She blushed and cooed at him. “Iimon Ghaala, you are the epitome of endearment.”
                Rautu looked down at his letter and then scowled at his mate for having read it. He shielded the parchment from her further scrutiny, but all hopes of secrecy on that account were now unfounded. He humphed and reexamined his letter with a flouting countenance.
                “Do not be offended, Iimon Ghaala,” the commander laughed, rubbing her mate’s massive arm. “I think it’s adorable that you tell your father how much you love him.”
                “I did not write that, woman,” Rautu protested, searching his page for evidence of such a horrific claim.
                “Yes, you did, in so many words. You make the title and introduction all formality, but I can read the body of your letter and I know what it says.”
                “You do not know all of these words.”
                “No,” the commander said slyly, “but I can discern the meaning in your phrases. You are ever declaring that the Haanta language is much easier to learn and understand than Common or Old Frewyn. Perhaps now I shall agree with you.”
                Rautu gave her a vehement glare.
                “Please, if you wish to deter me, you shall find yourself quite unable to do so. Your signature proves my point.”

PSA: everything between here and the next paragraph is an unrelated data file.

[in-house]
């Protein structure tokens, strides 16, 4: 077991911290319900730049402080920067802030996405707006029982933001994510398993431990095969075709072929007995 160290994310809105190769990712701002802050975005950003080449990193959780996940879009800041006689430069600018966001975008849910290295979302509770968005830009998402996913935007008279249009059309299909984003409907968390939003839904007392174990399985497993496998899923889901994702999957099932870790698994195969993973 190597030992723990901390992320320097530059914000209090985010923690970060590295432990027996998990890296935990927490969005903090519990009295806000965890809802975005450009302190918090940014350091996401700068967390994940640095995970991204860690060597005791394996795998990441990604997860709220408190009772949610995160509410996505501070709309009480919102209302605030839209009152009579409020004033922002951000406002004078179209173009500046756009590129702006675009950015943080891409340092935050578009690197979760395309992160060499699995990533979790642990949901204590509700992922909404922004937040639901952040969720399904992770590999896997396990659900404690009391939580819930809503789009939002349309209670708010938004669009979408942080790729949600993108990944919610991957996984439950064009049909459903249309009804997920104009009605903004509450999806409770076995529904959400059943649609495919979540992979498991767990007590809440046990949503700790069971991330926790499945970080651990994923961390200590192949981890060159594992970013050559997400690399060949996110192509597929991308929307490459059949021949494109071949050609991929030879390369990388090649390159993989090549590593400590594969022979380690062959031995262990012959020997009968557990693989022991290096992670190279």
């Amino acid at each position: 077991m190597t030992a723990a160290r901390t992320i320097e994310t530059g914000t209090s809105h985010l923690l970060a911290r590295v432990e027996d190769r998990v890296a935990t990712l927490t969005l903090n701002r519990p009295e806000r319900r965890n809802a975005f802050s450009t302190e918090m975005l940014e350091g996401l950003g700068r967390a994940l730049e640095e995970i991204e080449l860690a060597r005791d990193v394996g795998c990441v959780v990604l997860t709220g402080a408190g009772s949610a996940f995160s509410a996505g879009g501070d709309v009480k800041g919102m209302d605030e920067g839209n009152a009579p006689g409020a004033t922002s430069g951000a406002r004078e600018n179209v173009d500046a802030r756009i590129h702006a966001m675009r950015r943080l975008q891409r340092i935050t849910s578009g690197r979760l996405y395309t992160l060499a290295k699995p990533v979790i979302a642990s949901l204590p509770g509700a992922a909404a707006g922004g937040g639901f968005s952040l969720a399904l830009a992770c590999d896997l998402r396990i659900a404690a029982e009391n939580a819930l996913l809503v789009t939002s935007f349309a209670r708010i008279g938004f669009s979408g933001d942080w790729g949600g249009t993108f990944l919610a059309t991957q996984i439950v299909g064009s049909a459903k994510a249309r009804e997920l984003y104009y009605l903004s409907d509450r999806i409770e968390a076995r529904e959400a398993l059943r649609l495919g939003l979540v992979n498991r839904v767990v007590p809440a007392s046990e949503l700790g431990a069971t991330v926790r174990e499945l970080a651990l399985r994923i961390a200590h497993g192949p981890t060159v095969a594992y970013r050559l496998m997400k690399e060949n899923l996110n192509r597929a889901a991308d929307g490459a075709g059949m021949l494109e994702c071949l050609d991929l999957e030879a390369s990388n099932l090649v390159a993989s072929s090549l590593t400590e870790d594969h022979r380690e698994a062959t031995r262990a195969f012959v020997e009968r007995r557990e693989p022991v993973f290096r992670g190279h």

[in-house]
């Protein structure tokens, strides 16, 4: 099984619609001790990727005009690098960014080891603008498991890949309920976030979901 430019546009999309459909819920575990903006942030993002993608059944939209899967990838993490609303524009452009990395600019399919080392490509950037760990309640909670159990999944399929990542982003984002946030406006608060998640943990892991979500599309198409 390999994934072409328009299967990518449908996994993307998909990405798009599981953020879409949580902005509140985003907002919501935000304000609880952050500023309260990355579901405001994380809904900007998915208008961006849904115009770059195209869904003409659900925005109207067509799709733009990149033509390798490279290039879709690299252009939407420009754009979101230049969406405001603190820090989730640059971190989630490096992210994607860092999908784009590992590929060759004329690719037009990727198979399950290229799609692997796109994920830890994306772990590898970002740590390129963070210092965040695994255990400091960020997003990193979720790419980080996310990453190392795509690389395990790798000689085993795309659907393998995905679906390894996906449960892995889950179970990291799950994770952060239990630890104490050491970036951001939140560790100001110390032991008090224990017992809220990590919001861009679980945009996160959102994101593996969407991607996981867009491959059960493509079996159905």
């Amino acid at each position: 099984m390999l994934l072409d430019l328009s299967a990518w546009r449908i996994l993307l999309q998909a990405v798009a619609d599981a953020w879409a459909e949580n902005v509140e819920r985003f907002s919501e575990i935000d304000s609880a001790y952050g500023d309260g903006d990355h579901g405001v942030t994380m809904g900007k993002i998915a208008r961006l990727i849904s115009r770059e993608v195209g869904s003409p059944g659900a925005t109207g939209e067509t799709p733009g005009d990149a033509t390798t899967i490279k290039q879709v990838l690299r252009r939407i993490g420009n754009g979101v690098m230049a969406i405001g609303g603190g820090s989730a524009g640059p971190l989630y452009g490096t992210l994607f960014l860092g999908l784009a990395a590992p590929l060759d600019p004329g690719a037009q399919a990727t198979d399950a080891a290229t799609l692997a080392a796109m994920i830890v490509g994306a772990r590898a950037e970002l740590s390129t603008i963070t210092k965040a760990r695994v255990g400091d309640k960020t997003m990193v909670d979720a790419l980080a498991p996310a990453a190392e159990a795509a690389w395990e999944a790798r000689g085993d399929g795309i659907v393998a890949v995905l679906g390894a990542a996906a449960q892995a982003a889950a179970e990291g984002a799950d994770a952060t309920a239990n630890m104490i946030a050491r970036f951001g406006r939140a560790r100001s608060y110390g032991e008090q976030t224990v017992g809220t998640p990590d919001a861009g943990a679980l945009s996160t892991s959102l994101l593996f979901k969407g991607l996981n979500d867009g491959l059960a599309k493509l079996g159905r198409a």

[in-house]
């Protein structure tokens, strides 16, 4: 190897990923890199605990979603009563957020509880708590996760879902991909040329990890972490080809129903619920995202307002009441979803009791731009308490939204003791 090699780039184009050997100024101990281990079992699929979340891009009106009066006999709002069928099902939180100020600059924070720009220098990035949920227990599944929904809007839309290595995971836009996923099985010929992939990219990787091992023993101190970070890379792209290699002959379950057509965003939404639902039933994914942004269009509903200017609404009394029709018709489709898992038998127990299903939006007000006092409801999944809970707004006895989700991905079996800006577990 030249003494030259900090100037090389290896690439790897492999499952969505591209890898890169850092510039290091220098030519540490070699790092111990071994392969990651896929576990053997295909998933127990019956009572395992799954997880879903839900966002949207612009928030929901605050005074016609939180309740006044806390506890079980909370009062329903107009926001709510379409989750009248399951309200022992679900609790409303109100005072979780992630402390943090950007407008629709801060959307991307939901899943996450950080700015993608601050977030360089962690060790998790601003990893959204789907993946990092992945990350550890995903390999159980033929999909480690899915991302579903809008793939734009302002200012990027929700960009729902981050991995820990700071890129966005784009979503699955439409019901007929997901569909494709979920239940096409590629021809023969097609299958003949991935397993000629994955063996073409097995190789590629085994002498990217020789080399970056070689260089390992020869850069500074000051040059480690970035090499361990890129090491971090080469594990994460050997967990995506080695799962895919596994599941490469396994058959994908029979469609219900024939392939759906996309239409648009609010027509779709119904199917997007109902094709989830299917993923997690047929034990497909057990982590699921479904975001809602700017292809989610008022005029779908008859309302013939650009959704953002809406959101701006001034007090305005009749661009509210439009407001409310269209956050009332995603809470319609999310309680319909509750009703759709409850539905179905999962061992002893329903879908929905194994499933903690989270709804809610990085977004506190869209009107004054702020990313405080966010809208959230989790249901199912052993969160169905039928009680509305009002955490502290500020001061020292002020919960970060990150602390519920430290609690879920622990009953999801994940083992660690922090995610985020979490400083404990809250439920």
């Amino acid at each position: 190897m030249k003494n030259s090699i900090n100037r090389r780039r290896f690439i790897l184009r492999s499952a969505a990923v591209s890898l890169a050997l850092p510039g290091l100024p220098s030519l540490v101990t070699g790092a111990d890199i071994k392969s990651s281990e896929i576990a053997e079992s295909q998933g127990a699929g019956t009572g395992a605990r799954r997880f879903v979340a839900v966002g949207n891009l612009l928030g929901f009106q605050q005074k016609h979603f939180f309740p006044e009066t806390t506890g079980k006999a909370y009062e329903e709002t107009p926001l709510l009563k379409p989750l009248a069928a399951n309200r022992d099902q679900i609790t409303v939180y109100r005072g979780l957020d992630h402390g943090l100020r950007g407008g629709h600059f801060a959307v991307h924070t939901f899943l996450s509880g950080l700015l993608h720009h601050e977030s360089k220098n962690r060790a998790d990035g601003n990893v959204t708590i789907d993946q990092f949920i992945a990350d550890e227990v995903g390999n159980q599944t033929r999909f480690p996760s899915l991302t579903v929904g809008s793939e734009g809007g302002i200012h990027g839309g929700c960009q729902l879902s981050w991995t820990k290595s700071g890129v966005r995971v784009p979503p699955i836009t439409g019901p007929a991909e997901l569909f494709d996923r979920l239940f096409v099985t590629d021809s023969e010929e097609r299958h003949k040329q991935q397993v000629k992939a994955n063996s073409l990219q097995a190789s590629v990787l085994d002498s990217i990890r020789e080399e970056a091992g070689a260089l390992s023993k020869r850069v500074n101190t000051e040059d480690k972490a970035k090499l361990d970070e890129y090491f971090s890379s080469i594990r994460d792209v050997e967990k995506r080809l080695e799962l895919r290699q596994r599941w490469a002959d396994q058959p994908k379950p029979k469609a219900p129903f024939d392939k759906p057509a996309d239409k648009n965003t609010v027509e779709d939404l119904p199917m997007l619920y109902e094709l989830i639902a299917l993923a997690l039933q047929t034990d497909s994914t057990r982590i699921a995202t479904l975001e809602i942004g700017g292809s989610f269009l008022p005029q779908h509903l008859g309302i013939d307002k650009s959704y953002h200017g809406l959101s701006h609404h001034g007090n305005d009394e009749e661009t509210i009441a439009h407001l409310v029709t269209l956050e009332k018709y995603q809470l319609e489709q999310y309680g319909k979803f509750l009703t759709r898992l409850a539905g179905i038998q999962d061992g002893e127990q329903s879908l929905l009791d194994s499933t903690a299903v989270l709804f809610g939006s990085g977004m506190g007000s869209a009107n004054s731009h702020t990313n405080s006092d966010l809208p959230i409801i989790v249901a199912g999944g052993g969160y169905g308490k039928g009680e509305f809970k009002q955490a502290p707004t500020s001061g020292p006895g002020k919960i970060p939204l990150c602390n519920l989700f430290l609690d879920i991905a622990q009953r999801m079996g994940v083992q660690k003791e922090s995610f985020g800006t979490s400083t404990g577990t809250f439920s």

She had seen it and he groaned for not taking care to screen it from her view. There was little he could say to repudiate now, and therefore he only rejoined with, “ . . . And?”
                “Is that all your defense?”
                “That is enough.”
                “Is it?” the commander scoffed. “Astonishing to think that you harbour partiality for your father when you make such aspersions against Frewyns for showing any attachment for our parents.”
                Rautu brooded in silence and pouted.
                “And here you are, champion of ruthlessness, writing all manner of love letters to a father who has absent for almost your entire life.”
                “He is a legend among our people, woman,” the giant grumbled, brushing her comments aside.
                “He may be so. That doesn't mean you must write to him, however, and so amorously either. You don’t write to Bhaaldhena or Jhiaanta or Mhardhosa and yet they are just as much Khantara's sons as you are, making just as much your brothers as Unghaahi, Leraa and Otenohi. You don’t even sign their letters as Anaaton Sethena.”
                The instant his mate mentioned his secretive birth designation, Rautu stabbed his finger at the commander’s smiling features. “You will tell no one, woman,” he growled.
                “Of course not. Who would believe me that you refer to yourself as ‘your patient one’? Alasdair should have a right laugh at it but would never mention it for fear that you should kill him shortly afterward.”
                Rautu made a few short grunts on her mentioning nothing to her king and endeavored to ignore her glowing grin as he continued his inspection of the correspondence. He was in the middle of folding his letter and sealing it when the commander suddenly stood from her place and stood directly behind him. 
                “I'm certain that reads your letters to your mother every evening after teaching Kai Linaa,” she whispered in his ear. “Cuddling up to their son's correspondence, sharing the laughter, the joys, the tears, the pangs of separation.”